Speeches 1984 - Tuesday, 2 October 1984

6. One of the biggest tasks that can be carried out by the use of satellites is the elimination of illiteracy. About one billion people are still illiterate. Again, satellites can be used for a wider spreading of culture in all the countries of the world, not only in those where illiteracy has already been eliminated but also in those where many can still not yet read or write, for culture can be spread with the use of pictures alone. I hope that the scientific and technological progress which you are now discussing will cooperate in the spreading of a culture that will truly promote the all-round development of man.

But the transmission of culture must not be identified with the imposition of the cultures of the technologically advanced countries on those still developing. Peoples with ancient cultures, though sometimes still partly illiterate but endowed with an oral and symbolic tradition capable of passing on and preserving their own cultures, must not fall victim to a cultural or ideological colonialism that will destroy those traditions. The rich countries must not attempt, through the use of the instruments at their disposal and in particular modern space technology, to impose their own culture on poorer nations.

7. Satellites will carry out a beneficial task when instead of imposing the culture of the rich countries they favour a dialogue between cultures, which means a dialogue between the nations, essential for the peace of the world. Nations have cultural frontiers that are more deeply rooted than geographical and political ones: it must be possible to cross these latter, for every human being is a citizen of the world, a member of the human family. These barriers must not however be altered in a violent way. Similarly, cultural frontiers must not impede a fruitful dialogue between cultures, nor must they be violated by forms of cultural or ideological dictatorship. Modern space technology must not be used by any form of cultural imperialism, to the detriment of the authentic culture of human beings in the legitimate differences that have developed in the history of the individual peoples.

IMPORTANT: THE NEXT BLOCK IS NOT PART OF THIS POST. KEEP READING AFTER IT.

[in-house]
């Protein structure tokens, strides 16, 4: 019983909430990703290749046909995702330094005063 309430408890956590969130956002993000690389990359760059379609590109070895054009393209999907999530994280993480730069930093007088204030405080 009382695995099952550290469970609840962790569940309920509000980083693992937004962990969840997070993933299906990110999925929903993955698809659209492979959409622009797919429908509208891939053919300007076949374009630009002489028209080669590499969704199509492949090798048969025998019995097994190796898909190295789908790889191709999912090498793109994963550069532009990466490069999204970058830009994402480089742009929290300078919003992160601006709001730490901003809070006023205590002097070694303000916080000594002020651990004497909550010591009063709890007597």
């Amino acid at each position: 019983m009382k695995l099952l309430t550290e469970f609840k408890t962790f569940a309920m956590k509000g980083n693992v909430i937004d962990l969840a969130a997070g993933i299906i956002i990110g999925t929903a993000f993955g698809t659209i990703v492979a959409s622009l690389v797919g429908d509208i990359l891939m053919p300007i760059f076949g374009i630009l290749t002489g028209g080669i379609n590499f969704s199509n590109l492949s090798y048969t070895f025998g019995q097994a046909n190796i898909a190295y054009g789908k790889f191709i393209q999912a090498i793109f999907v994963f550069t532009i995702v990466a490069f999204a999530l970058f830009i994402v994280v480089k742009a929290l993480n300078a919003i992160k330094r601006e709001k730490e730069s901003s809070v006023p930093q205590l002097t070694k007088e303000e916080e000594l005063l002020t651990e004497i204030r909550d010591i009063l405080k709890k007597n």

8. Modern space technology properly understood also provides observations useful for the cultivation of the earth, far beyond anything that can be done by any system working on the earth’s surface. Through the use of satellites it is possible to obtain exact data regarding the condition of tracts of land, the flow of water and weather conditions. These data can be used for the purpose of improving agriculture, checking the state of woodlands and forests, evaluating the condition of individual zones or of the whole earth, thus making it possible to draw up particular or global programmes in order to meet concrete situations.